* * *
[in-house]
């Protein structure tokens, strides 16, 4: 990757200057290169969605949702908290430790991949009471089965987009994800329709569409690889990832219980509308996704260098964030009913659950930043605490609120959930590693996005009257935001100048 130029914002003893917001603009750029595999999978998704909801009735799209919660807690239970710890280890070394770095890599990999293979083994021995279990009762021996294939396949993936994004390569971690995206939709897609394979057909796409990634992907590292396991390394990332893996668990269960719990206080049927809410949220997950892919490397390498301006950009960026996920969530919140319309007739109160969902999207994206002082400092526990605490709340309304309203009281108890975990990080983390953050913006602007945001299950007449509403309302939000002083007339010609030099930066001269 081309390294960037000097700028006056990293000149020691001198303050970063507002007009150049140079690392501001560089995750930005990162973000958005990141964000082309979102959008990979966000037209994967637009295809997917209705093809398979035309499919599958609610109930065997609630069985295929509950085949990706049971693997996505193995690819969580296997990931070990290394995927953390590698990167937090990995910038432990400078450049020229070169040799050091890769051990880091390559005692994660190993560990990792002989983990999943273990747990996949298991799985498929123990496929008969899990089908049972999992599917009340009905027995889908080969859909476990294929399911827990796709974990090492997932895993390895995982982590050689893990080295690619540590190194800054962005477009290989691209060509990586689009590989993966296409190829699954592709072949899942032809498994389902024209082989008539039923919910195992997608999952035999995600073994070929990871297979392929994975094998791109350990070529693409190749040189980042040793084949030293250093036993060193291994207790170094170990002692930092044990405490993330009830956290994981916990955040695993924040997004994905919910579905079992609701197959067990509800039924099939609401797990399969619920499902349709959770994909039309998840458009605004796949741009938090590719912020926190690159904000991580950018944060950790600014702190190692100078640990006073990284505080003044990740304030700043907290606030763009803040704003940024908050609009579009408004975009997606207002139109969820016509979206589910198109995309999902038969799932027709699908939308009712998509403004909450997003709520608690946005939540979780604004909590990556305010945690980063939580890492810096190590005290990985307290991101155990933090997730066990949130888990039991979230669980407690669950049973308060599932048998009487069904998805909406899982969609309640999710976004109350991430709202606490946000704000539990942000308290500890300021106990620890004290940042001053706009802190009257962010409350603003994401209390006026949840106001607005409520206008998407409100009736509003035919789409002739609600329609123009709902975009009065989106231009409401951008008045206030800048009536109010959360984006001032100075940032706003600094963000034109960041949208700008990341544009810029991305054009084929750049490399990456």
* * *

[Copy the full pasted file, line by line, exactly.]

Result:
[in-house]
């Protein structure tokens, strides 16, 4: 990757200057290169969605949702908290430790991949009471089965987009994800329709569409690889990832219980509308996704260098964030009913659950930043605490609120959930590693996005009257935001100048 130029914002003893917001603009750029595999999978998704909801009735799209919660807690239970710890280890070394770095890599990999293979083994021995279990009762021996294939396949993936994004390569971690995206939709897609394979057909796409990634992907590292396991390394990332893996668990269960719990206080049927809410949220997950892919490397390498301006950009960026996920969530919140319309007739109160969902999207994206002082400092526990605490709340309304309203009281108890975990990080983390953050913006602007945001299950007449509403309302939000002083007339010609030099930066001269 081309390294960037000097700028006056990293000149020691001198303050970063507002007009150049140079690392501001560089995750930005990162973000958005990141964000082309979102959008990979966000037209994967637009295809997917209705093809398979035309499919599958609610109930065997609630069985295929509950085949990706049971693997996505193995690819969580296997990931070990290394995927953390590698990167937090990995910038432990400078450049020229070169040799050091890769051990880091390559005692994660190993560990990792002989983990999943273990747990996949298991799985498929123990496929008969899990089908049972999992599917009340009905027995889908080969859909476990294929399911827990796709974990090492997932895993390895995982982590050689893990080295690619540590190194800054962005477009290989691209060509990586689009590989993966296409190829699954592709072949899942032809498994389902024209082989008539039923919910195992997608999952035999995600073994070929990871297979392929994975094998791109350990070529693409190749040189980042040793084949030293250093036993060193291994207790170094170990002692930092044990405490993330009830956290994981916990955040695993924040997004994905919910579905079992609701197959067990509800039924099939609401797990399969619920499902349709959770994909039309998840458009605004796949741009938090590719912020926190690159904000991580950018944060950790600014702190190692100078640990006073990284505080003044990740304030700043907290606030763009803040704003940024908050609009579009408004975009997606207002139109969820016509979206589910198109995309999902038969799932027709699908939308009712998509403004909450997003709520608690946005939540979780604004909590990556305010945690980063939580890492810096190590005290990985307290991101155990933090997730066990949130888990039991979230669980407690669950049973308060599932048998009487069904998805909406899982969609309640999710976004109350991430709202606490946000704000539990942000308290500890300021106990620890004290940042001053706009802190009257962010409350603003994401209390006026949840106001607005409520206008998407409100009736509003035919789409002739609600329609123009709902975009009065989106231009409401951008008045206030800048009536109010959360984006001032100075940032706003600094963000034109960041949208700008990341544009810029991305054009084929750049490399990456």